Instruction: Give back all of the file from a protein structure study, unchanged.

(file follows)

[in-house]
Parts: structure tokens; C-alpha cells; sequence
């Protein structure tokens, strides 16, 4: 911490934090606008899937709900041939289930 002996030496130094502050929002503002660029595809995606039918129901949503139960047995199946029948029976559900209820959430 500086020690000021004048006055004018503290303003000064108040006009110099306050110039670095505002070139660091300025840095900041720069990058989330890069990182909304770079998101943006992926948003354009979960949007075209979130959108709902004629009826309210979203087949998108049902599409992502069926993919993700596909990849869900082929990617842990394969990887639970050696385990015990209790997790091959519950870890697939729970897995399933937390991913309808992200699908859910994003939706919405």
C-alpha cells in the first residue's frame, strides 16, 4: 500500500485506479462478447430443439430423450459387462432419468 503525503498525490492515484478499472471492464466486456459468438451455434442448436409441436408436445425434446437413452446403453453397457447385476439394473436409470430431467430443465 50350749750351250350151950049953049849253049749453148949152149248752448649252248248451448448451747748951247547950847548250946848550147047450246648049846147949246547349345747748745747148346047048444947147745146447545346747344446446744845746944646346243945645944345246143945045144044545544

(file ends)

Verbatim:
[in-house]
Parts: structure tokens; C-alpha cells; sequence
């Protein structure tokens, strides 16, 4: 911490934090606008899937709900041939289930 002996030496130094502050929002503002660029595809995606039918129901949503139960047995199946029948029976559900209820959430 500086020690000021004048006055004018503290303003000064108040006009110099306050110039670095505002070139660091300025840095900041720069990058989330890069990182909304770079998101943006992926948003354009979960949007075209979130959108709902004629009826309210979203087949998108049902599409992502069926993919993700596909990849869900082929990617842990394969990887639970050696385990015990209790997790091959519950870890697939729970897995399933937390991913309808992200699908859910994003939706919405």
C-alpha cells in the first residue's frame, strides 16, 4: 500500500485506479462478447430443439430423450459387462432419468 503525503498525490492515484478499472471492464466486456459468438451455434442448436409441436408436445425434446437413452446403453453397457447385476439394473436409470430431467430443465 50350749750351250350151950049953049849253049749453148949152149248752448649252248248451448448451747748951247547950847548250946848550147047450246648049846147949246547349345747748745747148346047048444947147745146447545346747344446446744845746944646346243945645944345246143945045144044545544